Random Read/Write Speed

The four corners of SSD performance are as follows: random read, random write, sequential read and sequential write speed. Random accesses are generally small in size, while sequential accesses tend to be larger and thus we have the four Iometer tests we use in all of our reviews.

Our first test writes 4KB in a completely random pattern over an 8GB space of the drive to simulate the sort of random access that you'd see on an OS drive (even this is more stressful than a normal desktop user would see). I perform three concurrent IOs and run the test for 3 minutes. The results reported are in average MB/s over the entire time. We use both standard pseudo randomly generated data for each write as well as fully random data to show you both the maximum and minimum performance offered by SandForce based drives in these tests. The average performance of SF drives will likely be somewhere in between the two values for each drive you see in the graphs. For an understanding of why this matters, read our original SandForce article.

Desktop Iometer - 4KB Random Read (4K Aligned)

Random read performance is very good on the Octane, matching the Samsung SSD 830 and the Intel SSD 320. Random write performance is no where near as fast as the Samsung, Crucial or SF-2281 based drives, but as we've seen in the past this can be enough performance for a desktop workload.

Desktop Iometer - 4KB Random Write (4K Aligned) - 8GB LBA Space

Many of you have asked for random write performance at higher queue depths. What I have below is our 4KB random write test performed at a queue depth of 32 instead of 3. While the vast majority of desktop usage models experience queue depths of 0 - 5, higher depths are possible in heavy I/O (and multi-user) workloads:

Desktop Iometer - 4KB Random Write (8GB LBA Space QD=32)

Random write performance at higher queue depths doesn't scale nearly as well as the SandForce based drives. This doesn't really matter for desktop users, but I am curious to see how OCZ will position Everest in the enterprise space against SandForce. Perhaps that's where OCZ will focus its SandForce efforts instead and leave the consumer market to Indilinx.

Sequential Read/Write Speed

To measure sequential performance I ran a 1 minute long 128KB sequential test over the entire span of the drive at a queue depth of 1. The results reported are in average MB/s over the entire test length.

Desktop Iometer - 128KB Sequential Read (4K Aligned)

Sequential read and write performance is competitive, but not class leading. The Octane effectively performs like a Crucial m4 here, which isn't bad considering the m4 is a far more mature platform.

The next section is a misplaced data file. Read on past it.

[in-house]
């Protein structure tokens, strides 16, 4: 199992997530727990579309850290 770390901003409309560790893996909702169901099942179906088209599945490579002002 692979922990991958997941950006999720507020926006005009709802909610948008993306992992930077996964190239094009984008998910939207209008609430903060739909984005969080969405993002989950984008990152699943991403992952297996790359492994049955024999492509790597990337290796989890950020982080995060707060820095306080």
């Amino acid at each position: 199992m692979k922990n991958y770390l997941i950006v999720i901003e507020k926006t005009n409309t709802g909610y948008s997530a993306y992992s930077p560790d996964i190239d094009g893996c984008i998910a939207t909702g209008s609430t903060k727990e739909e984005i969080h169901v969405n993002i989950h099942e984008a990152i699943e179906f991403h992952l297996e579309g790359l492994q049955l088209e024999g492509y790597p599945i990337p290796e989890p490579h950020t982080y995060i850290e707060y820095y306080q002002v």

Desktop Iometer - 128KB Sequential Write (4K Aligned)

Background & The Drive AS-SSD Incompressible Sequential Performance
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  • Beenthere - Sunday, November 27, 2011 - link

    Hopefully a year from now SSDs will be reliable and trouble free. Right now they ain't worth the hassles IMO. Marvel and Samsung controller based SSDs hold a lot more interest for me than SandForce or Indilinx, so we'll see how their reliability turns out. Reply
  • renosablast - Sunday, November 27, 2011 - link

    More great info on this drive available here:
    http://thessdreview.com/
    Reply
  • adamdz - Monday, November 28, 2011 - link

    "Go above and beyond the call of duty in taking care of his customers and our readers".

    I had good experience with other companies that would still honor warranty a month or two after its expiration. OCZ wouldn't.
    Reply
  • RohitK - Sunday, December 4, 2011 - link

    "Most of my suggestions were obvious, just to go above and beyond the call of duty in taking care of his customers and our readers. He agreed to do everything on the list, with one exception."

    I bought a $220 Vertex 3 Max IOPS 120GB a couple weeks or so ago. It is my first SSD. I had to save up for some time to have enough to get the drive without starving for a while (I'm a grad student), so you can understand that it was a big deal for me.

    All I got for my trouble was a lemon out of the box. I couldn't return the drive to Newegg because I had applied for a rebate already, so I was left to deal with OCZ directly. They took two days to respond to my "Trouble Ticket", and replied with directions to update the firmware and secure erase the drive (both things I'd already done before contacting them). After my response, their next contact came another two days later, telling me my RMA request was accepted and that they'd pass my info on to the RMA department, who will issue me an RMA number and then I can send the drive back. It's been five days since then now and I still haven't heard anything.

    Also, I have to pay for shipping now to send the drive back to them. To top things off, until they get the drive back, they won't ship me a new one, with the only alternative being that they charge me for a new drive on my credit card and then refund me later. This, however, does nothing for me, since I don't *have* a credit card.

    /rant

    All in all, if I were you, Anand, I'd check again on how the company deals with its regular customers who aren't Anand Lal Shimpi before commending their CEO on a job well done. :-)

    First comment, by the way. I'd just like to say thanks, like the millions of other people, for being the only source worth coming to for reliable info on hardware. You're a legend.
    Reply
  • gamoniac - Monday, December 5, 2011 - link

    Anand and AT,
    Do you plan on reviewing the new Kingston SSDNow V200? There isn't any beachmark on this series that I can find. It would be interesting to compare that to the OCZ Octane. Thanks.
    Reply

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